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The city of Sacramento is being proactive about maximizing tax revenue from marijuana if the drug goes fully legal.

With marijuana legalization likely on the California election ballot this November, Sacramento is doing its best to prepare for this transition to legalization by making sure that its rules and regulations for medical marijuana are up to date.

Craig Ashton: “So last week, the city council voted to approve cultivation permits for medical [marijuana] clinics, to grow indoors within city limits. According to an individual who speaks for the medicinal marijuana lobby, they say the average dispensary brings $104,000 a year in extra tax revenue to a city. So, the idea is that, Sacramento is being smart, I think, right? Because this is already going on, medical marijuana is legal in California. New rules have been passed to kind of regulate it better, because it was a little bit of a mish-mash to begin with.

“One of the reasons Sacramento’s got this renaissance, and I was adding it up this morning, there’s probably about two and a half billion dollars in investment going in. We’ve got the arena, that $800 million that just went in for the Sutter building, we’ve got Kaiser putting in a $500 million new hospital, we may have another half a billion dollars put in for a soccer arena—”

Here Ed Schade jumped in with a loud stage whisper of “Courthouse.” Apparently, it would be pretty embarrassing for a lawyer to forget about Sacramento’s future courthouse.

Craig recovered in stride: “Yes, we’ve got the courthouse, half a billion dollars.”

Tim Hodson chimed in with, “The Wynn Resort.”

Craig continued again: “And then all these different new restaurants and hotels. And then now 3rd and Capitol’s being developed.

Sacramento’s growing fortunes are making it more acceptable for it to tout the potential for, well, growing fortunes from marijuana.

Craig: “So the moral of the story is, without the legal issues [that Sacramento has recently faced] associated with franchisor/franchisee contracts, anti-trust, eminent domain, we’re dealing with election law, we’re dealing with California Environmental Quality Act… If all those things don’t fall into line, you don’t get two and a half billion dollars in investment. Then, you’ve got blight downtown, and people going, ‘You know what? Sacramento’s going in the wrong direction.’ And you’re probably not going to have a city council with enough wherewithal to say, ‘Look, let’s go ahead and make it easier for medicinal marijuana to be grown, but let’s tax it.’ Because people go, ‘Look, our city’s going to H-E-double-L-L in a handbasket, and we don’t want to now promote drug use, right?’”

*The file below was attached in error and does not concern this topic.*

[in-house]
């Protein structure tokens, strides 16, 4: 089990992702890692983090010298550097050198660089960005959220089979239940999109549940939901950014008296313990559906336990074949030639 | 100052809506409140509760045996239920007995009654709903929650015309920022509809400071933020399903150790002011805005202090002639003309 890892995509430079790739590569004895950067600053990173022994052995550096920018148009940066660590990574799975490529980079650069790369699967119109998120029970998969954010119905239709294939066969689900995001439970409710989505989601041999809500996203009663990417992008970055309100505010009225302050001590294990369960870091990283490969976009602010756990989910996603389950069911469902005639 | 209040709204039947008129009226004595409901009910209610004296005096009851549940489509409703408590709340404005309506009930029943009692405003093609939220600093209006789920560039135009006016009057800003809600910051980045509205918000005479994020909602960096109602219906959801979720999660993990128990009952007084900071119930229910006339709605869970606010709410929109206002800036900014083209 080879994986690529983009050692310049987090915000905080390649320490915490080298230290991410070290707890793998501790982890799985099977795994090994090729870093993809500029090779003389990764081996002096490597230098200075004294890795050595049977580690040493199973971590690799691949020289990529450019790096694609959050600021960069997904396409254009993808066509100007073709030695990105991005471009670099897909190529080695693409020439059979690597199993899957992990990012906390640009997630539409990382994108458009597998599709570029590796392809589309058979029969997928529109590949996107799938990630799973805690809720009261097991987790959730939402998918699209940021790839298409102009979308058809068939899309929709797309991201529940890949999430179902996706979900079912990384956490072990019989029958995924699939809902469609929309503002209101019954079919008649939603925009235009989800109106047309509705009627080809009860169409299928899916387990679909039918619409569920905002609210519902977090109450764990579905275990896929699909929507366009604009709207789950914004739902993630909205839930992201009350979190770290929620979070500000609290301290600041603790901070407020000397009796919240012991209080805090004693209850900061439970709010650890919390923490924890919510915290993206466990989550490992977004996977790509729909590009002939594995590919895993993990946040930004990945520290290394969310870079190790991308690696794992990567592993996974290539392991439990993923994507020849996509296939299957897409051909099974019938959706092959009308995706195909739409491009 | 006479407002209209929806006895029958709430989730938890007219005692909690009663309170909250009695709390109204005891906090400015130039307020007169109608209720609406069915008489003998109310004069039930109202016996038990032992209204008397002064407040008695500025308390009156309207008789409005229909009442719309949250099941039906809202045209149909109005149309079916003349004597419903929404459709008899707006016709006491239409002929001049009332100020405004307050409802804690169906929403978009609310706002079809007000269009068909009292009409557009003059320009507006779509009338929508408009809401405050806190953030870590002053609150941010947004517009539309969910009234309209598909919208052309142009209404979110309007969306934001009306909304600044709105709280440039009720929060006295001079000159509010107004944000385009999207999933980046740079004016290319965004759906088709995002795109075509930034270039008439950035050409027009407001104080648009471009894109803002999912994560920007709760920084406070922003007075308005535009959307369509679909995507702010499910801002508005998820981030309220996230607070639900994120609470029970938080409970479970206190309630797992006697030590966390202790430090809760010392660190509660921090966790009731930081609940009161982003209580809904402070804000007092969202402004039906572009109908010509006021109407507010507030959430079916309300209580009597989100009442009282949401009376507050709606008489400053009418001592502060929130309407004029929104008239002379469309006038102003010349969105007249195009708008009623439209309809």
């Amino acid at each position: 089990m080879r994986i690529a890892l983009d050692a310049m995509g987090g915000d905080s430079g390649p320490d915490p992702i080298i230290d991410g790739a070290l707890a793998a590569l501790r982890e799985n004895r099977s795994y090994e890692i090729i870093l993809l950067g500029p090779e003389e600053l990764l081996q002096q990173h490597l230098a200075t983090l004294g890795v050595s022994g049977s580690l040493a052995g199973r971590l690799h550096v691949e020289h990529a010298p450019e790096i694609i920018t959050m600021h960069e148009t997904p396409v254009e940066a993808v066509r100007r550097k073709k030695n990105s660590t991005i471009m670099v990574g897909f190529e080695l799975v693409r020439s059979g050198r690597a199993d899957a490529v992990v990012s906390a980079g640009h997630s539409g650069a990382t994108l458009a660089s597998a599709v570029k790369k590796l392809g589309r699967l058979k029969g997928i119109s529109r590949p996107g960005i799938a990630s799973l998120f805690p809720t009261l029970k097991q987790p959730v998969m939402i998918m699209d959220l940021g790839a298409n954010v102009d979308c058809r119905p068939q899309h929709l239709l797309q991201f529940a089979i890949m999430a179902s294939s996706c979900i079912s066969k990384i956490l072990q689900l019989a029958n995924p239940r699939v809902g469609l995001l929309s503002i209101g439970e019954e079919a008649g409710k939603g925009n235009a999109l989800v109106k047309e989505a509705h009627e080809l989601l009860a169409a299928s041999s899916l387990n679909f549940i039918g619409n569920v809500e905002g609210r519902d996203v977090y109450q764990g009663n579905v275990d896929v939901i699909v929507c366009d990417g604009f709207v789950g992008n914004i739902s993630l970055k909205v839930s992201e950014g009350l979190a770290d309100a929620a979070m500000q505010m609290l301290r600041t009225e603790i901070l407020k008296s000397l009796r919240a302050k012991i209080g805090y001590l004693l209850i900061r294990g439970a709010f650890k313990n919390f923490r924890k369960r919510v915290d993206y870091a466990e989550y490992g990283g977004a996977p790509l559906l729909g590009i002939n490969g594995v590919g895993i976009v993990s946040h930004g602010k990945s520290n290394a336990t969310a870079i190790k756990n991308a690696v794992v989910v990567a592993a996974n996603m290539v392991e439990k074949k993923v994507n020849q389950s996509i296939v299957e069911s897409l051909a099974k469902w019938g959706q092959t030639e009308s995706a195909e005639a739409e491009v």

“Now, because everything’s going right, they’re saying, ‘Look, let’s be realistic about this, this is happening.’ And so what they’ve done is… [growing marijuana is] allowed indoors, not outdoors. It’s going to have to be a warehouse of 22,000 square feet or less, and it’s going to be in an area zoned for agricultural or commercial use, and it can’t be within 600 feet of a school or a park. Seems reasonable.”

Tim Hodson stepped in to support and elaborate on Craig’s reasoning: “It’s reasonable. It’s also a necessary evil. Part of the laws that have been written [lay out that in] 2018 or 2019, you can’t grow out of the same place you’re selling, and so if you have a dispensary, right now you can have a cultivation in the back and you can come out and sell it. But, I believe it’s 2018, the dispensaries can only be, basically, a place to sell [marijuana]. They can’t also be growing [it] there as well. So, this is… a necessary evil, but it’s also a smart way to backdoor it into a tax initiative… Because of [how the law will require dispensaries to be physically separate from grow houses, they’ll] be able to tax it on two separate levels. You’re taxing the cultivation and the sale. So, it’s smart. If you’re going to do it, you might as well raise revenue while you’re doing it.”

Craig Ashton, Ed Schade, and Tim Hodson spent several more minutes discussing the potentially vast amount of tax revenue that could be raised for the state by legalizing marijuana, as well as the possibility of serious legal conflict with the federal government, especially if a conservative Republican with a dim view of recreational drug use is elected to the White House. To catch the full conversation, check out our YouTube video above.

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